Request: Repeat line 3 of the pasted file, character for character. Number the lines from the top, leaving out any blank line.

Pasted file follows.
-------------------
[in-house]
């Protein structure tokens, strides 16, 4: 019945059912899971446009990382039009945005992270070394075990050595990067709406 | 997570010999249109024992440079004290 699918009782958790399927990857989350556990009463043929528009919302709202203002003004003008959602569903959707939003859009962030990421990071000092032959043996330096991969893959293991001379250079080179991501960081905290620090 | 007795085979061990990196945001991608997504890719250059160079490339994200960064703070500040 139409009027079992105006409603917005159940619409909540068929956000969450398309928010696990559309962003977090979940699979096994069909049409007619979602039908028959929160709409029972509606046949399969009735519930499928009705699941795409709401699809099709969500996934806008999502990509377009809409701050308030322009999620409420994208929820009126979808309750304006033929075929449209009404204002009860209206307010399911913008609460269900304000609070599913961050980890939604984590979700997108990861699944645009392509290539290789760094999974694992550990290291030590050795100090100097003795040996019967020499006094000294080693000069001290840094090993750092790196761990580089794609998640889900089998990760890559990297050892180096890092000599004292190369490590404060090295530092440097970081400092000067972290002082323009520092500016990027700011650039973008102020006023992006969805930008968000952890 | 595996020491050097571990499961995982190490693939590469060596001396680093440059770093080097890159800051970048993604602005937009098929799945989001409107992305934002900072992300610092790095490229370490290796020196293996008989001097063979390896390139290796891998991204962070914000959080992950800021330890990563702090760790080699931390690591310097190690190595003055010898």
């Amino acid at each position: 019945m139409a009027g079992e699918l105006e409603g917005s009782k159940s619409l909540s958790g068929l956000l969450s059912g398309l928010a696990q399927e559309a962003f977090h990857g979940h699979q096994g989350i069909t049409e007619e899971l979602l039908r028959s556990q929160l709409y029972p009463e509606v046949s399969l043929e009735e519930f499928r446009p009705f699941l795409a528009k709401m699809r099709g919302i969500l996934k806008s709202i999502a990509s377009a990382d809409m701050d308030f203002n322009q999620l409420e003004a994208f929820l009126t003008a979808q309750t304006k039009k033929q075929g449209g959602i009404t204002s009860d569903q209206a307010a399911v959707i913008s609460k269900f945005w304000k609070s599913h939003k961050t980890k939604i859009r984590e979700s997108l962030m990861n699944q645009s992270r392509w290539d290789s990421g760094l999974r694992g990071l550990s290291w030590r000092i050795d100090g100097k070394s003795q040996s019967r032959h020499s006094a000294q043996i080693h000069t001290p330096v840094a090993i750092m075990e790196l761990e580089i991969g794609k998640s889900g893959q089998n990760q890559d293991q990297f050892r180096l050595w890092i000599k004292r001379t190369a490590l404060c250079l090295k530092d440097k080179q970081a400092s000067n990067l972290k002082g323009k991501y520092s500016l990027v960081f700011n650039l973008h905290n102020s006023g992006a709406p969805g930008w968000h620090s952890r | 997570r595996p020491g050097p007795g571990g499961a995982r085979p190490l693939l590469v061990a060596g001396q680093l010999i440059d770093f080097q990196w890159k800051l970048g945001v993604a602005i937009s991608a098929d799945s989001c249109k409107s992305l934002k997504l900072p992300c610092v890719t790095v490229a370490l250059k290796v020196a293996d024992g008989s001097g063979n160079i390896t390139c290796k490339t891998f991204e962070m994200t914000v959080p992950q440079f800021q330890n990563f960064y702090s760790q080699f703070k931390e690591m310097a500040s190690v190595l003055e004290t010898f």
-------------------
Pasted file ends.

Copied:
């Amino acid at each position: 019945m139409a009027g079992e699918l105006e409603g917005s009782k159940s619409l909540s958790g068929l956000l969450s059912g398309l928010a696990q399927e559309a962003f977090h990857g979940h699979q096994g989350i069909t049409e007619e899971l979602l039908r028959s556990q929160l709409y029972p009463e509606v046949s399969l043929e009735e519930f499928r446009p009705f699941l795409a528009k709401m699809r099709g919302i969500l996934k806008s709202i999502a990509s377009a990382d809409m701050d308030f203002n322009q999620l409420e003004a994208f929820l009126t003008a979808q309750t304006k039009k033929q075929g449209g959602i009404t204002s009860d569903q209206a307010a399911v959707i913008s609460k269900f945005w304000k609070s599913h939003k961050t980890k939604i859009r984590e979700s997108l962030m990861n699944q645009s992270r392509w290539d290789s990421g760094l999974r694992g990071l550990s290291w030590r000092i050795d100090g100097k070394s003795q040996s019967r032959h020499s006094a000294q043996i080693h000069t001290p330096v840094a090993i750092m075990e790196l761990e580089i991969g794609k998640s889900g893959q089998n990760q890559d293991q990297f050892r180096l050595w890092i000599k004292r001379t190369a490590l404060c250079l090295k530092d440097k080179q970081a400092s000067n990067l972290k002082g323009k991501y520092s500016l990027v960081f700011n650039l973008h905290n102020s006023g992006a709406p969805g930008w968000h620090s952890r | 997570r595996p020491g050097p007795g571990g499961a995982r085979p190490l693939l590469v061990a060596g001396q680093l010999i440059d770093f080097q990196w890159k800051l970048g945001v993604a602005i937009s991608a098929d799945s989001c249109k409107s992305l934002k997504l900072p992300c610092v890719t790095v490229a370490l250059k290796v020196a293996d024992g008989s001097g063979n160079i390896t390139c290796k490339t891998f991204e962070m994200t914000v959080p992950q440079f800021q330890n990563f960064y702090s760790q080699f703070k931390e690591m310097a500040s190690v190595l003055e004290t010898f």